I don’t know why I’ve always been so hard on myself. It’s like I don’t expect others to be perfect so why the fuck do I expect this of myself? It’s exhausting and makes no sense.
I think that’s the point though. By definition, perfectionism is a personality trait characterized by someone striving for flawlessness —someone who sets high-performance standards, accompanied by critical self-evaluation and deep concern regarding others people’s judgment.
My perfectionism told me that if I disagreed with someone, they would hate me and get everyone against me. Maybe that happened one time in high school but that’s not my everyday. It seems as if there has been this tiny voice in the back of my head, my entire life spewing self-hatred for making one meaningless mistake. And when I get online, it just makes me feel that much worse.
When other people let things go, I stay stuck.
I replay everything that was said over and over again, condemning myself with each negative thought. I fear being rejected and letting others down or at least, I used too. Recently, I had this revelation that I don’t need to be perfect all the time. In fact, I don’t need to be perfect at all.
I learned that it’s okay to disagree with others and if they walk out of my life then I’m better off without them. I’m content with myself and I even enjoy some alone time. I’m definitely not all there yet, but I relish at the fact that if I want to say no, I can and truly understand that I’m not being selfish. The thing is, it didn’t happen overnight.
I think it started in childhood. I’m from a pretty wealthy town in South Jersey and it seemed if I wasn’t perfect, then I was a complete failure to myself and my family’s reputation. I think I used to compare myself to others —especially my sister and I never measured up. I sometimes forgot that I never will because we aren’t the same person.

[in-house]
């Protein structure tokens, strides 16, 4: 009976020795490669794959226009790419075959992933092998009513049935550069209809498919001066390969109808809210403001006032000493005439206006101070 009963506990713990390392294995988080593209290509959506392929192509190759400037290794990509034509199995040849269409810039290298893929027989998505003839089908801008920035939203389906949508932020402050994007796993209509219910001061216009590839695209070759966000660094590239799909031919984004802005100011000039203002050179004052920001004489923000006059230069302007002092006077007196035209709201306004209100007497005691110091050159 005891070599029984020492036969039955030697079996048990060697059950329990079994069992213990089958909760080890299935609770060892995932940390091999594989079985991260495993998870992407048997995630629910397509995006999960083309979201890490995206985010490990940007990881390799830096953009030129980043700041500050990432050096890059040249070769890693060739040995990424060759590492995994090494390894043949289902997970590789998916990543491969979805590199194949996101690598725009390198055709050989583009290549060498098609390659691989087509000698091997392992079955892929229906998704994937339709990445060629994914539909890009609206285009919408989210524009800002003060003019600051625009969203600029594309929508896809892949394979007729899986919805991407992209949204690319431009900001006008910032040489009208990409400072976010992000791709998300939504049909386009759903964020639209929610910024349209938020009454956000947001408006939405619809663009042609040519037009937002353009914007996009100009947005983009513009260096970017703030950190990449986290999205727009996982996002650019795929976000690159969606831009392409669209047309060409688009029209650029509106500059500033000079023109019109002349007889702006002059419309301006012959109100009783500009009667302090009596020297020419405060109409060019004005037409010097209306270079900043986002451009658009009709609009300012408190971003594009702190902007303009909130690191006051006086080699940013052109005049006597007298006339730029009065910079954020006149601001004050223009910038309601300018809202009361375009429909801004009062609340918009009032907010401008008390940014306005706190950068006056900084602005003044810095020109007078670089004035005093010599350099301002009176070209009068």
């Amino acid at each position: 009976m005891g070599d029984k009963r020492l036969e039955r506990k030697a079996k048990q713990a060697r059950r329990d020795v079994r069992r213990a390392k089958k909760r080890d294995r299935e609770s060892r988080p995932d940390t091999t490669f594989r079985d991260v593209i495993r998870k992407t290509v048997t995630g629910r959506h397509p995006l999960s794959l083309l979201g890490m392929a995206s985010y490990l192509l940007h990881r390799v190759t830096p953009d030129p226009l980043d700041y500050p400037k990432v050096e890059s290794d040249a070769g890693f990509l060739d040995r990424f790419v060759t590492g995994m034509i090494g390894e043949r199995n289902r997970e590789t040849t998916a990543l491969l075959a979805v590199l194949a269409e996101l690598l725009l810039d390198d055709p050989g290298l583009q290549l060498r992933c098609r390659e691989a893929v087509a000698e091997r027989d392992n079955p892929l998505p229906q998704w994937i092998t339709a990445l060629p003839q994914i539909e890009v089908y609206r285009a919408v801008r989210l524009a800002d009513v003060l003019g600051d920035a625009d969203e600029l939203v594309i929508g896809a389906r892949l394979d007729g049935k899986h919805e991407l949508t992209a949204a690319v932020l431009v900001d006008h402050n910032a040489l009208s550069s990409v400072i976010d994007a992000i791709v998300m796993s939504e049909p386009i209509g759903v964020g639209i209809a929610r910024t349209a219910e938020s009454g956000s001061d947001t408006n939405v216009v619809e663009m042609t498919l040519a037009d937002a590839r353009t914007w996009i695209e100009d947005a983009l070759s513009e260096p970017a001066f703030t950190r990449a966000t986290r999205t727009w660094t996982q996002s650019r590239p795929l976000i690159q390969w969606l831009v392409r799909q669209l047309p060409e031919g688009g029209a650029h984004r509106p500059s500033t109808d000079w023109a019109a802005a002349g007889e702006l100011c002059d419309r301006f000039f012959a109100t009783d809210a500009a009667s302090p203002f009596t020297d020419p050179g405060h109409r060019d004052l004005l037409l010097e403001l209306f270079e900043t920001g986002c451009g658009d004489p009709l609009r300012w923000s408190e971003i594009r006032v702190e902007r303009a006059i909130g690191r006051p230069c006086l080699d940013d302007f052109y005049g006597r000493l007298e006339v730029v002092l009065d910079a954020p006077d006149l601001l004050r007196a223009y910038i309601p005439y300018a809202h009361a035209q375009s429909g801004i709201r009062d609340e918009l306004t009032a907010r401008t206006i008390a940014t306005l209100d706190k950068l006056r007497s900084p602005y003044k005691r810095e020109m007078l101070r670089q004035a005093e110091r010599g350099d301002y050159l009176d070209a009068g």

We are two different people with two separate ways of living and thinking —except it seemed my sister’s way was better or at least that’s how it felt. Since I would never be her, I always failed. And so, the pattern of self-hatred began.
Elenore Roosevelt said that comparison is the thief of joy and I couldn’t agree more.
I say that because you will never find inner peace by wishing you were someone else. You may not know this but you’re pretty awesome just how you stand right now. But I get that it takes time. I mean I used to think the person I was wasn’t good enough. And so, I’d wear a mask.
I’d put on a brave face maybe crack a smile and pretend everything was okay. When in reality, I was locking myself in my bedroom so no one would see me scream. Sometimes I had a reason to be upset while others, something simply didn’t go as planned.
Unfortunately, in this game we call life, the one thing you can count on is that most things won’t. But the thing about perfectionism is that you’ll struggle at the slightest hint of change.
For me, I’d get angry if my routine was interrupted.
I’d get nervous when things around me were messy. I was exhausted all the time yet I was never fully able to relax. Not that I’m blaming anything on my family because I take full responsibility, but the truth is, most of us are still affected in some way by the actions of our mom, dad, and childhood as a whole.